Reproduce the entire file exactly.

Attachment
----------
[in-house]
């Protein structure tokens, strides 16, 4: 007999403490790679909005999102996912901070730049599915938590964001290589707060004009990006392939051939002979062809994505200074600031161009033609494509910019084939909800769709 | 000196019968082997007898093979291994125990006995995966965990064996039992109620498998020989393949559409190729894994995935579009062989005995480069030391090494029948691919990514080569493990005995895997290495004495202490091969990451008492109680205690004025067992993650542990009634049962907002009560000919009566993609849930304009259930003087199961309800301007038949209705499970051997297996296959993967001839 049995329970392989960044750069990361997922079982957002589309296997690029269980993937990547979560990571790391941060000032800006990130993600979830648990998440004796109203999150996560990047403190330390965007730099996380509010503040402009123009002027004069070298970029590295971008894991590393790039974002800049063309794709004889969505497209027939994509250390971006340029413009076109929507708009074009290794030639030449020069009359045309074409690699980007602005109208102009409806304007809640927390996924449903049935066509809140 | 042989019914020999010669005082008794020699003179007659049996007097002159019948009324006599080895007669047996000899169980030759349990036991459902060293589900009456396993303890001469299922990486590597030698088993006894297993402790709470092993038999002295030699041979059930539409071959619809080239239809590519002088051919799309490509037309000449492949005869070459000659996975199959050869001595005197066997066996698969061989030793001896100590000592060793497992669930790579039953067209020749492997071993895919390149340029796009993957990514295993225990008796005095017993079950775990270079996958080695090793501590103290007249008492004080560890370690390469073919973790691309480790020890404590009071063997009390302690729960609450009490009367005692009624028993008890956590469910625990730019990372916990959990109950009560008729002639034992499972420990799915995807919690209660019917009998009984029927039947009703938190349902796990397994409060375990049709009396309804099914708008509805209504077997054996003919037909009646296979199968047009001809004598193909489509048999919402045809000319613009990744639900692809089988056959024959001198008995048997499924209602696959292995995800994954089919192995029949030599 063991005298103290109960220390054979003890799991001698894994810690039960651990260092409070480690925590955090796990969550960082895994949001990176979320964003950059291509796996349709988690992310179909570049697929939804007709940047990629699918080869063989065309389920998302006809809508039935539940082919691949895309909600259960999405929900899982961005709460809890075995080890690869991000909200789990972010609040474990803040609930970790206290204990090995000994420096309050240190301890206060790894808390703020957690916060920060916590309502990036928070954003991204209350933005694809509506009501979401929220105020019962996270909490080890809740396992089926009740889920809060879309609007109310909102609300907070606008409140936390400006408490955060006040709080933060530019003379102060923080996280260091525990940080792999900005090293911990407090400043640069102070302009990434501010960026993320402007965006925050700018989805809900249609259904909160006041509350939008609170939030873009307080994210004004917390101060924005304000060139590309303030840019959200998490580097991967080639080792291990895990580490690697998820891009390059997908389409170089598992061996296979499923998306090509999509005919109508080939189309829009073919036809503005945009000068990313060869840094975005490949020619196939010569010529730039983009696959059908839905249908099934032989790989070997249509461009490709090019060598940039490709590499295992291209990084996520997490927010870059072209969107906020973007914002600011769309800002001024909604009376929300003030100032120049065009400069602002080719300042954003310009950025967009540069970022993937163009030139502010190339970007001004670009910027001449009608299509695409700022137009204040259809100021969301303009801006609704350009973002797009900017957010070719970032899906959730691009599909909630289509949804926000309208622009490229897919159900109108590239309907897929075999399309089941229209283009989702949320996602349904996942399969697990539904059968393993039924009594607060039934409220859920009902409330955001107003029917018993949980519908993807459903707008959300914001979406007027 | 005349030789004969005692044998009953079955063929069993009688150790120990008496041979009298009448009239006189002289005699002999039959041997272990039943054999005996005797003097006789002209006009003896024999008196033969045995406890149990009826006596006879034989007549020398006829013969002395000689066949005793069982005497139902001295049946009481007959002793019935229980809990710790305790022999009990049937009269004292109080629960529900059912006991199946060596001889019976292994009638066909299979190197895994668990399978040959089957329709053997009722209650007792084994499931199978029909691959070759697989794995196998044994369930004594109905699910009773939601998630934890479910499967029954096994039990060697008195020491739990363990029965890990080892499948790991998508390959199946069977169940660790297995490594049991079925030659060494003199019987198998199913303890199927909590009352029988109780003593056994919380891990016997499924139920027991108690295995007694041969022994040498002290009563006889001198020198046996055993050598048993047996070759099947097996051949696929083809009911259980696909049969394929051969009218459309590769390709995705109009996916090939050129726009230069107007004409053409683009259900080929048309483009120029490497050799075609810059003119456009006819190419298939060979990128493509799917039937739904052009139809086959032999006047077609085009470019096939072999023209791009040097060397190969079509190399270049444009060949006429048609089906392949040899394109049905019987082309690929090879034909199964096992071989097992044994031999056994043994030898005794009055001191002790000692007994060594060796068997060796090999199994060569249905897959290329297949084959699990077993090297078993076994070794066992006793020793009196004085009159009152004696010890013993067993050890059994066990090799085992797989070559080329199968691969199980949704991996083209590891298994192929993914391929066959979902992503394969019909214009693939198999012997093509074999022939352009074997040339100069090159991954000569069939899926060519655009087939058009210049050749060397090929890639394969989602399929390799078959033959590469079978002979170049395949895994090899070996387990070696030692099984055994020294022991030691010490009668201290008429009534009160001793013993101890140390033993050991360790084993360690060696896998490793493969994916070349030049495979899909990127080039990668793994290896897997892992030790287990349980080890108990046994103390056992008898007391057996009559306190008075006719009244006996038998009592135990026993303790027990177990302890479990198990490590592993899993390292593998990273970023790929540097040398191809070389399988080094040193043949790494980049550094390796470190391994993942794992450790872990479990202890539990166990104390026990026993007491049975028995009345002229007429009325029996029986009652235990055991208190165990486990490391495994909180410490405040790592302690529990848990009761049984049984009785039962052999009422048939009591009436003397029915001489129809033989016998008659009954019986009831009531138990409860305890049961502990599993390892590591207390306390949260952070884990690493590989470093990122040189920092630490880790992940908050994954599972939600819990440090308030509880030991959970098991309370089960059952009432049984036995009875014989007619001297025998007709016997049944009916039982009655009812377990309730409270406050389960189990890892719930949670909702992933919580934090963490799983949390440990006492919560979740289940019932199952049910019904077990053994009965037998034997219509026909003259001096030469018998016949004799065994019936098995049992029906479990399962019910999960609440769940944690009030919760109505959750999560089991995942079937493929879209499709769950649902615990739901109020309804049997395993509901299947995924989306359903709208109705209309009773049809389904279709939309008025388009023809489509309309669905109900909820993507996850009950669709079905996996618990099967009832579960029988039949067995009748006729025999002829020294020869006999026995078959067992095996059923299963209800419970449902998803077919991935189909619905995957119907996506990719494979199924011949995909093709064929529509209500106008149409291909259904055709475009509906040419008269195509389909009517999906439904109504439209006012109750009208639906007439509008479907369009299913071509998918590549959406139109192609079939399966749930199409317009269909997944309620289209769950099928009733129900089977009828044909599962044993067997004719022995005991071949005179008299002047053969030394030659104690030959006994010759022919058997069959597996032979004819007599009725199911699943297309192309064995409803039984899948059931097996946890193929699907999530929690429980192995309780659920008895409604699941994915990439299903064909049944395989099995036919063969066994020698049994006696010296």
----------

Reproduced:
[in-house]
């Protein structure tokens, strides 16, 4: 007999403490790679909005999102996912901070730049599915938590964001290589707060004009990006392939051939002979062809994505200074600031161009033609494509910019084939909800769709 | 000196019968082997007898093979291994125990006995995966965990064996039992109620498998020989393949559409190729894994995935579009062989005995480069030391090494029948691919990514080569493990005995895997290495004495202490091969990451008492109680205690004025067992993650542990009634049962907002009560000919009566993609849930304009259930003087199961309800301007038949209705499970051997297996296959993967001839 049995329970392989960044750069990361997922079982957002589309296997690029269980993937990547979560990571790391941060000032800006990130993600979830648990998440004796109203999150996560990047403190330390965007730099996380509010503040402009123009002027004069070298970029590295971008894991590393790039974002800049063309794709004889969505497209027939994509250390971006340029413009076109929507708009074009290794030639030449020069009359045309074409690699980007602005109208102009409806304007809640927390996924449903049935066509809140 | 042989019914020999010669005082008794020699003179007659049996007097002159019948009324006599080895007669047996000899169980030759349990036991459902060293589900009456396993303890001469299922990486590597030698088993006894297993402790709470092993038999002295030699041979059930539409071959619809080239239809590519002088051919799309490509037309000449492949005869070459000659996975199959050869001595005197066997066996698969061989030793001896100590000592060793497992669930790579039953067209020749492997071993895919390149340029796009993957990514295993225990008796005095017993079950775990270079996958080695090793501590103290007249008492004080560890370690390469073919973790691309480790020890404590009071063997009390302690729960609450009490009367005692009624028993008890956590469910625990730019990372916990959990109950009560008729002639034992499972420990799915995807919690209660019917009998009984029927039947009703938190349902796990397994409060375990049709009396309804099914708008509805209504077997054996003919037909009646296979199968047009001809004598193909489509048999919402045809000319613009990744639900692809089988056959024959001198008995048997499924209602696959292995995800994954089919192995029949030599 063991005298103290109960220390054979003890799991001698894994810690039960651990260092409070480690925590955090796990969550960082895994949001990176979320964003950059291509796996349709988690992310179909570049697929939804007709940047990629699918080869063989065309389920998302006809809508039935539940082919691949895309909600259960999405929900899982961005709460809890075995080890690869991000909200789990972010609040474990803040609930970790206290204990090995000994420096309050240190301890206060790894808390703020957690916060920060916590309502990036928070954003991204209350933005694809509506009501979401929220105020019962996270909490080890809740396992089926009740889920809060879309609007109310909102609300907070606008409140936390400006408490955060006040709080933060530019003379102060923080996280260091525990940080792999900005090293911990407090400043640069102070302009990434501010960026993320402007965006925050700018989805809900249609259904909160006041509350939008609170939030873009307080994210004004917390101060924005304000060139590309303030840019959200998490580097991967080639080792291990895990580490690697998820891009390059997908389409170089598992061996296979499923998306090509999509005919109508080939189309829009073919036809503005945009000068990313060869840094975005490949020619196939010569010529730039983009696959059908839905249908099934032989790989070997249509461009490709090019060598940039490709590499295992291209990084996520997490927010870059072209969107906020973007914002600011769309800002001024909604009376929300003030100032120049065009400069602002080719300042954003310009950025967009540069970022993937163009030139502010190339970007001004670009910027001449009608299509695409700022137009204040259809100021969301303009801006609704350009973002797009900017957010070719970032899906959730691009599909909630289509949804926000309208622009490229897919159900109108590239309907897929075999399309089941229209283009989702949320996602349904996942399969697990539904059968393993039924009594607060039934409220859920009902409330955001107003029917018993949980519908993807459903707008959300914001979406007027 | 005349030789004969005692044998009953079955063929069993009688150790120990008496041979009298009448009239006189002289005699002999039959041997272990039943054999005996005797003097006789002209006009003896024999008196033969045995406890149990009826006596006879034989007549020398006829013969002395000689066949005793069982005497139902001295049946009481007959002793019935229980809990710790305790022999009990049937009269004292109080629960529900059912006991199946060596001889019976292994009638066909299979190197895994668990399978040959089957329709053997009722209650007792084994499931199978029909691959070759697989794995196998044994369930004594109905699910009773939601998630934890479910499967029954096994039990060697008195020491739990363990029965890990080892499948790991998508390959199946069977169940660790297995490594049991079925030659060494003199019987198998199913303890199927909590009352029988109780003593056994919380891990016997499924139920027991108690295995007694041969022994040498002290009563006889001198020198046996055993050598048993047996070759099947097996051949696929083809009911259980696909049969394929051969009218459309590769390709995705109009996916090939050129726009230069107007004409053409683009259900080929048309483009120029490497050799075609810059003119456009006819190419298939060979990128493509799917039937739904052009139809086959032999006047077609085009470019096939072999023209791009040097060397190969079509190399270049444009060949006429048609089906392949040899394109049905019987082309690929090879034909199964096992071989097992044994031999056994043994030898005794009055001191002790000692007994060594060796068997060796090999199994060569249905897959290329297949084959699990077993090297078993076994070794066992006793020793009196004085009159009152004696010890013993067993050890059994066990090799085992797989070559080329199968691969199980949704991996083209590891298994192929993914391929066959979902992503394969019909214009693939198999012997093509074999022939352009074997040339100069090159991954000569069939899926060519655009087939058009210049050749060397090929890639394969989602399929390799078959033959590469079978002979170049395949895994090899070996387990070696030692099984055994020294022991030691010490009668201290008429009534009160001793013993101890140390033993050991360790084993360690060696896998490793493969994916070349030049495979899909990127080039990668793994290896897997892992030790287990349980080890108990046994103390056992008898007391057996009559306190008075006719009244006996038998009592135990026993303790027990177990302890479990198990490590592993899993390292593998990273970023790929540097040398191809070389399988080094040193043949790494980049550094390796470190391994993942794992450790872990479990202890539990166990104390026990026993007491049975028995009345002229007429009325029996029986009652235990055991208190165990486990490391495994909180410490405040790592302690529990848990009761049984049984009785039962052999009422048939009591009436003397029915001489129809033989016998008659009954019986009831009531138990409860305890049961502990599993390892590591207390306390949260952070884990690493590989470093990122040189920092630490880790992940908050994954599972939600819990440090308030509880030991959970098991309370089960059952009432049984036995009875014989007619001297025998007709016997049944009916039982009655009812377990309730409270406050389960189990890892719930949670909702992933919580934090963490799983949390440990006492919560979740289940019932199952049910019904077990053994009965037998034997219509026909003259001096030469018998016949004799065994019936098995049992029906479990399962019910999960609440769940944690009030919760109505959750999560089991995942079937493929879209499709769950649902615990739901109020309804049997395993509901299947995924989306359903709208109705209309009773049809389904279709939309008025388009023809489509309309669905109900909820993507996850009950669709079905996996618990099967009832579960029988039949067995009748006729025999002829020294020869006999026995078959067992095996059923299963209800419970449902998803077919991935189909619905995957119907996506990719494979199924011949995909093709064929529509209500106008149409291909259904055709475009509906040419008269195509389909009517999906439904109504439209006012109750009208639906007439509008479907369009299913071509998918590549959406139109192609079939399966749930199409317009269909997944309620289209769950099928009733129900089977009828044909599962044993067997004719022995005991071949005179008299002047053969030394030659104690030959006994010759022919058997069959597996032979004819007599009725199911699943297309192309064995409803039984899948059931097996946890193929699907999530929690429980192995309780659920008895409604699941994915990439299903064909049944395989099995036919063969066994020698049994006696010296």